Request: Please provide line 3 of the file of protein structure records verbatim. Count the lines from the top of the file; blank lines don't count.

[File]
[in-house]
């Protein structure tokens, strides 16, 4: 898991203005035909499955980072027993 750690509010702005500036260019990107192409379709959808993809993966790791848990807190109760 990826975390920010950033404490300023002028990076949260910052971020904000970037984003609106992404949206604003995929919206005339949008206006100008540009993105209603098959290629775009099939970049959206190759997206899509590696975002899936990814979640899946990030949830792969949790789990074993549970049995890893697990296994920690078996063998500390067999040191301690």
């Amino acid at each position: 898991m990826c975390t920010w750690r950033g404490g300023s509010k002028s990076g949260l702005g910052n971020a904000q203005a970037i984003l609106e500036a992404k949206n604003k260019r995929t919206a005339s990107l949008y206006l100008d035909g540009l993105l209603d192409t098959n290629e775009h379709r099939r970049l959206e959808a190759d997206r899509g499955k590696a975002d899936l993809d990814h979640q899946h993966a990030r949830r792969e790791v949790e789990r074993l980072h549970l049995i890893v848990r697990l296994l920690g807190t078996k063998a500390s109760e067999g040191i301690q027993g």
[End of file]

């Amino acid at each position: 898991m990826c975390t920010w750690r950033g404490g300023s509010k002028s990076g949260l702005g910052n971020a904000q203005a970037i984003l609106e500036a992404k949206n604003k260019r995929t919206a005339s990107l949008y206006l100008d035909g540009l993105l209603d192409t098959n290629e775009h379709r099939r970049l959206e959808a190759d997206r899509g499955k590696a975002d899936l993809d990814h979640q899946h993966a990030r949830r792969e790791v949790e789990r074993l980072h549970l049995i890893v848990r697990l296994l920690g807190t078996k063998a500390s109760e067999g040191i301690q027993g």